Date: January 1, 1988
Creator: Gray, E.R. & Fraser, J.S.
Partner: UNT Libraries Government Documents Department

Simulated performance of the superconducting section of the APT linac under various fault and error conditions

Description: The current design for the production of tritium uses both normal-conducting (NC) and superconducting (SC) structures. To evaluate the performance of the superconducting part of the linac which constitutes more than 80% of the accelerator, studies have been made to include the effects of various error and fault conditions. Here, the authors present the simulation results of studies such as effects of rf phase and amplitude errors, cavity/klystron failure, quadrupole misalignment errors, quadrupole gradient error, and beam-input mismatches.
Date: August 1, 1997
Creator: Gray, E.R.; Nath, S. & Wangler, T.P.
Partner: UNT Libraries Government Documents Department

Preparation and properties of Y-124 superconductor made by a chemical precipitation method

Description: We have prepared the thermodynamically stable YBCO-124 high temperature superconductor in powder form by a chemical precipitation method and have characterized the material by a number of chemical and physical methods, including carbon content, x-ray diffraction, thermogravimetry, scanning electron microscopy, surface area, thermally stimulated luminescence, and the superconducting transition and magnetization curves. We have also started to consolidate the powders by hot pressing. 21 refs., 6 figs.
Date: January 1, 1990
Creator: Laquer, H.L. (CryoPower Associates, Los Alamos, NM (USA)); Gaines, J.R. Jr.; Brainard, S.; Hutson, S.D.; Pisanelli, J. (Superconductive Components, Inc., Columbus, OH (USA)); Cooke, D.W. et al.
Partner: UNT Libraries Government Documents Department

Beam dynamics aspects for the APT integrated linac

Description: The accelerator-based production of tritium calls for a high-power cw proton linac. The current Los Alamos design uses an integrated approach in terms of accelerating structure. The front part of the accelerator uses normal-conducting (NC) structures while most (>80%) of the linac structure is superconducting (SC). Here, the authors report the beam-dynamics rationale used in the integrated design and present particle simulation results.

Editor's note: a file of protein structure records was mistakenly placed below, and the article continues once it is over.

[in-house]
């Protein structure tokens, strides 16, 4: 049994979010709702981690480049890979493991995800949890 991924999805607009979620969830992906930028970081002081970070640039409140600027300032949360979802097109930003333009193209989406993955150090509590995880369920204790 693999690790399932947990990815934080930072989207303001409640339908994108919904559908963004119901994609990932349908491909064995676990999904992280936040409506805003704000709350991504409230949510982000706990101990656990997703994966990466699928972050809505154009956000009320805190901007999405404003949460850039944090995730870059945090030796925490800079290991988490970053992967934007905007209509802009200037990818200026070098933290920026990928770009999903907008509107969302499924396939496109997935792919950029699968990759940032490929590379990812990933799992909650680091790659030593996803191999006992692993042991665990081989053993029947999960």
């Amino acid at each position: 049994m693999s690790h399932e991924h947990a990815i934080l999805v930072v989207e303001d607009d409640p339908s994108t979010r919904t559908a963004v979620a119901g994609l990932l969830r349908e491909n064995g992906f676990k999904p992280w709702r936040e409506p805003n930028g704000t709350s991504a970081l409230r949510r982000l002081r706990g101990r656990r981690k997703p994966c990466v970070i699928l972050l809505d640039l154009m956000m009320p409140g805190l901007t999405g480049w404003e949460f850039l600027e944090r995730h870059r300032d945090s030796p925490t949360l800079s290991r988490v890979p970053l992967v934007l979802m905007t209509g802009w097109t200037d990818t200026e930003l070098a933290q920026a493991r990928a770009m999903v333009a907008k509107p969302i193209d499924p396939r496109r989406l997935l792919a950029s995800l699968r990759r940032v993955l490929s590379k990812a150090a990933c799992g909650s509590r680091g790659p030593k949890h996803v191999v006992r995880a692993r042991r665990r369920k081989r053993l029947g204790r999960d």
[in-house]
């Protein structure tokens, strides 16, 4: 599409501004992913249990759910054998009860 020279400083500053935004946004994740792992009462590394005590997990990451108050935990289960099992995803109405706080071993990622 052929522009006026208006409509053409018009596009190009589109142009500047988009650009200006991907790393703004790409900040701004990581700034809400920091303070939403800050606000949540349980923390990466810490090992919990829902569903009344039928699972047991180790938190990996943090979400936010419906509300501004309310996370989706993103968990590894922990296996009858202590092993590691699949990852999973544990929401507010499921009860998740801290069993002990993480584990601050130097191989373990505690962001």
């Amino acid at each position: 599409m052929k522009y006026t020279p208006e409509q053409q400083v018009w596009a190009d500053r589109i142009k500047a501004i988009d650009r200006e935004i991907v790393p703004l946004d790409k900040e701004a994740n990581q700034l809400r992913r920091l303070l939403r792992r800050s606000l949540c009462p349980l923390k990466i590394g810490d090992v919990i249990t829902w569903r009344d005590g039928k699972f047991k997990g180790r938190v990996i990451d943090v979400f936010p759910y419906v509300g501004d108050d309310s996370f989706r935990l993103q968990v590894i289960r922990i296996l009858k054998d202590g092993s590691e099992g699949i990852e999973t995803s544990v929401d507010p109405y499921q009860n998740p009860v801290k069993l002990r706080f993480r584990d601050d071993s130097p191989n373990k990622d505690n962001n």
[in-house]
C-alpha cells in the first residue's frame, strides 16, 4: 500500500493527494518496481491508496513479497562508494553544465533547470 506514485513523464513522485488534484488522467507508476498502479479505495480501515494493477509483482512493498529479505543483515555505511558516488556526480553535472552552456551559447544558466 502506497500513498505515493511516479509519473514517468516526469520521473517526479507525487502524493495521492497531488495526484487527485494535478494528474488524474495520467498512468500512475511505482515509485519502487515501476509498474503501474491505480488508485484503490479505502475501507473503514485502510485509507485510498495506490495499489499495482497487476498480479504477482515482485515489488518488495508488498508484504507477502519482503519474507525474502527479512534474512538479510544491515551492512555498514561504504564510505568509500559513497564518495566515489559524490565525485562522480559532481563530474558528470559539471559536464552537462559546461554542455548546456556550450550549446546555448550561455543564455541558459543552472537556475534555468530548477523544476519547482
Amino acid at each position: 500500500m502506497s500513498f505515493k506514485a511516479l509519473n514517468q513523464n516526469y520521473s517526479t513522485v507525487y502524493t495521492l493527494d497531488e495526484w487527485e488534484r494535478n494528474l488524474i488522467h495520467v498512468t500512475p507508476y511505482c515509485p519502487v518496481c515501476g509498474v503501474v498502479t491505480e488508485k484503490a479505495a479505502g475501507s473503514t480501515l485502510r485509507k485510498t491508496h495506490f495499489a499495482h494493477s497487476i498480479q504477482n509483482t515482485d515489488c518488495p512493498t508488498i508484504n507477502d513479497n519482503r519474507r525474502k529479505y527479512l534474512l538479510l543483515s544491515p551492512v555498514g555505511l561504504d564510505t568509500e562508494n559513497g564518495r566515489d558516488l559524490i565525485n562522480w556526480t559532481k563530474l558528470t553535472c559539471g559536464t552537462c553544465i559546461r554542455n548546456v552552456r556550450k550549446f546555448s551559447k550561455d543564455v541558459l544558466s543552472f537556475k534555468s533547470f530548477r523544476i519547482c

Date: August 1, 1997
Creator: Nath, S.; Gray, E.R. & Wangler, T.P.
Partner: UNT Libraries Government Documents Department

RF properties of high temperature superconductors: Cavity methods

Description: A description of cavities used in the study of the microwave properties of the high-temperature superconductors is followed by a lumped-circuit analysis of the coupling of transmission lines and resonators. The frequency dependence of the reflected and transmitted microwave power and the character of transient cavity response are analyzed. Techniques are discussed for the introduction of samples of the high-temperature superconductors into microwave cavities. Following a discussion of sample surface impedance and sample geometry factor, the connection between surface resistance and cavity Q is examined as well as the connection between cavity frequency shift and surface reactance. Measurement techniques that utilize reflected or transmitted power or transient response are described. 35 refs., 1 fig.
Date: January 1, 1990
Creator: Portis, A.M. (California Univ., Berkeley, CA (USA)); Cooke, D.W. & Gray, E.R. (Los Alamos National Lab., NM (USA))
Partner: UNT Libraries Government Documents Department

Overview of the APT high-energy beam transport and beam expanders